Many agencies find themselves bogged down by routine, administrative tasks that don’t contribute much to their bottom line.

But with AI automation, agencies can streamline their operations and redirect their energy towards more strategic endeavors.

From email scheduling and social media posting to data entry and report generation, AI can handle a wide array of tasks with precision and efficiency – giving you time to focus on high-impact activities that drive growth and deliver tangible results.

Ways Your Business Can Benefit From Automation

  1. Automatically transcribe your calls to boost close rates: See how your team is handling difficult objections and ensure that they’re delivering your businessʼ value proposition in an effective manner.
  2. Score calls based on quality and opportunity: Take the time-consuming work out of scoring your calls and determine which campaigns drive the best calls to your business.
  3. Classify calls by your set criteria: Qualify, score, tag, or assign a value to the leads that meet your criteria, automatically.
  4. Automatically redact sensitive information: Protect your customers by removing billing or personal information. Keep your data safe and secure through complete HIPAA compliance.
  5. Monitor your teamsʼ performance: Use Conversation Intelligence as a valuable sales training tool to ensure your team doesn’t miss any key messaging marks.
  6. Know your customersʼ needs: Identify conversation trends in your phone calls and stay privy to evolving customer needs.
  7. Improve your digital marketing strategy: Use AI-powered insights to inform your digital marketing strategy and boost your online presence.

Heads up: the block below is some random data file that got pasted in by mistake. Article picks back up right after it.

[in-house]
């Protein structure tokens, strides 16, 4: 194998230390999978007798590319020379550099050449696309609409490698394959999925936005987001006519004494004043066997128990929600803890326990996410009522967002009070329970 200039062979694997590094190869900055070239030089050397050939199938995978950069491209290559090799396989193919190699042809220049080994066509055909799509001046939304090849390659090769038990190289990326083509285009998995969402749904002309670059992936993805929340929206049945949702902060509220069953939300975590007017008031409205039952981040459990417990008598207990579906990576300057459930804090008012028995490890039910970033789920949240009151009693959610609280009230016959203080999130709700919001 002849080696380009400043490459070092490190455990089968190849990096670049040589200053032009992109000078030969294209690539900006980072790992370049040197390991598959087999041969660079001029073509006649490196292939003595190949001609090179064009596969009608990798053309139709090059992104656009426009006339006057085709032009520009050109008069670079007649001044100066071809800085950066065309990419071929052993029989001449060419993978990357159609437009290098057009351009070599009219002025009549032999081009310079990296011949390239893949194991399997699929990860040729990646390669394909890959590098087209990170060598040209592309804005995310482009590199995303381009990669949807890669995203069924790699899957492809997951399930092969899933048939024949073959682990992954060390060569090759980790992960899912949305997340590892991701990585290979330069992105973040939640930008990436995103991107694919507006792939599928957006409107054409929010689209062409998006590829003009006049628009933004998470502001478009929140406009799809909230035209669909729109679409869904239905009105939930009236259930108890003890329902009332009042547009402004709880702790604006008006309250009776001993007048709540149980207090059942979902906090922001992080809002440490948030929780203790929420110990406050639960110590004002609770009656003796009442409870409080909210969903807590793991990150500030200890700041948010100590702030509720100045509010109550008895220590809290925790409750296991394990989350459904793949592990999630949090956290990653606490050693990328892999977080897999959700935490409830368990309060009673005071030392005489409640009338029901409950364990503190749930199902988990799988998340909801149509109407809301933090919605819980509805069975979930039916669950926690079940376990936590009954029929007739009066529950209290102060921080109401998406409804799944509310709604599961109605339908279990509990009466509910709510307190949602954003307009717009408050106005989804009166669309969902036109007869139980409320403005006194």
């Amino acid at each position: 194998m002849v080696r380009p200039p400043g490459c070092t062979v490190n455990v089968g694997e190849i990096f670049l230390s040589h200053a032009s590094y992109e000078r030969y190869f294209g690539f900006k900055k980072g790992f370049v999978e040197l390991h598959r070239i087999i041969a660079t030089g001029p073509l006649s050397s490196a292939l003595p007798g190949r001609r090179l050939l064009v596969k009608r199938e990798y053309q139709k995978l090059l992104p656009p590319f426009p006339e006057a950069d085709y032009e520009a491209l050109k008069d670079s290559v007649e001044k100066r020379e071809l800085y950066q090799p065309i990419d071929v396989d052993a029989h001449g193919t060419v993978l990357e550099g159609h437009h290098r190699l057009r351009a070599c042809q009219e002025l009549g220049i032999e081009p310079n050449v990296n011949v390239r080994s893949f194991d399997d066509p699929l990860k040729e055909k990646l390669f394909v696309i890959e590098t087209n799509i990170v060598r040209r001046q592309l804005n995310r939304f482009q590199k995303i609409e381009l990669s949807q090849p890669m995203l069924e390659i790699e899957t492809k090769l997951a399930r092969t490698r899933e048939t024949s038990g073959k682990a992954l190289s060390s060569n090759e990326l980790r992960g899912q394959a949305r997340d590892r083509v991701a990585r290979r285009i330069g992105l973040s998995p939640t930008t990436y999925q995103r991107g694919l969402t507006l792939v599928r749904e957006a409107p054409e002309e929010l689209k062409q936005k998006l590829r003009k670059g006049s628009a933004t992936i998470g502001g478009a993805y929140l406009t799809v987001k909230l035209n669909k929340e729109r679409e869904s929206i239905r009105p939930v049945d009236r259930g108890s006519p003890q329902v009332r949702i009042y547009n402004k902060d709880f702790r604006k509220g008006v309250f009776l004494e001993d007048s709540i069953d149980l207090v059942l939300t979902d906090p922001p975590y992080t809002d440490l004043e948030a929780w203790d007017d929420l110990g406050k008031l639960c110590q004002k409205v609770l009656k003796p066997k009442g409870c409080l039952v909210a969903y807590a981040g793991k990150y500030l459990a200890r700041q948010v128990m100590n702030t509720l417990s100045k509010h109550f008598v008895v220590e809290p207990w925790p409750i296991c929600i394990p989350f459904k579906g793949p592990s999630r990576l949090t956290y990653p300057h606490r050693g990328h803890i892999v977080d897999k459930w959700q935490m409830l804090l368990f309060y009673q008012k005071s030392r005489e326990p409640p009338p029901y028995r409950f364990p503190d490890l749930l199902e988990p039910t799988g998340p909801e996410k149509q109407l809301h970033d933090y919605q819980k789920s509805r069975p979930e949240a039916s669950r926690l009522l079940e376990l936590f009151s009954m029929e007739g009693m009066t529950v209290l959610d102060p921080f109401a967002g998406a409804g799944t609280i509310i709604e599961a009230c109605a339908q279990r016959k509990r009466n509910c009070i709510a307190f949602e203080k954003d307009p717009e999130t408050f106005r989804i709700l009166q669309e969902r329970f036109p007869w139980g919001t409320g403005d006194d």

By automating mundane tasks, agencies can optimize workflows, increase productivity, and improve efficiency across the board.

Looking for 5 – 7? Download The Full Guide

Rather than fearing AI, the future belongs to those who embrace it.

By strategically combining human creativity with artificial intelligence, you can unlock capabilities that transcend what either could achieve alone.

Want to discover even more ways to level up your agency with AI?

Get the full guide here.

What Is Conversion Rate & How Do You Calculate It? via @sejournal, @coreydmorris

Conversion rate is one of the most common metrics used by marketers, sales folks, and business professionals.

It is discussed often and taken on the surface as an important metric or key performance indicator (KPI) for most businesses.

However, it can also be misapplied, misunderstood, or improperly established for use as a key metric.

It is important to revisit conversions, conversion rates, and the use of the metric periodically.

It is even more important for any new initiative to have the metric well defined and understood before positioning it as a key KPI.

In this guide, I’m going to dive deeply into what conversion rate is, how to calculate it, why that’s important, and ways to improve it.

What Is Conversion Rate?

Google provides one of the more concise definitions of conversion rate:

“Conversion rates are calculated by simply taking the number of conversions and dividing that by the number of total ad interactions that can be tracked to a conversion during the same time period.”

Now, let’s get into what it all means.

Conversions

Unlike some business and marketing metrics, understanding conversion rates require some self-definition.

It starts with defining what a conversion is – which can mean different things for varying types of brands and organizations.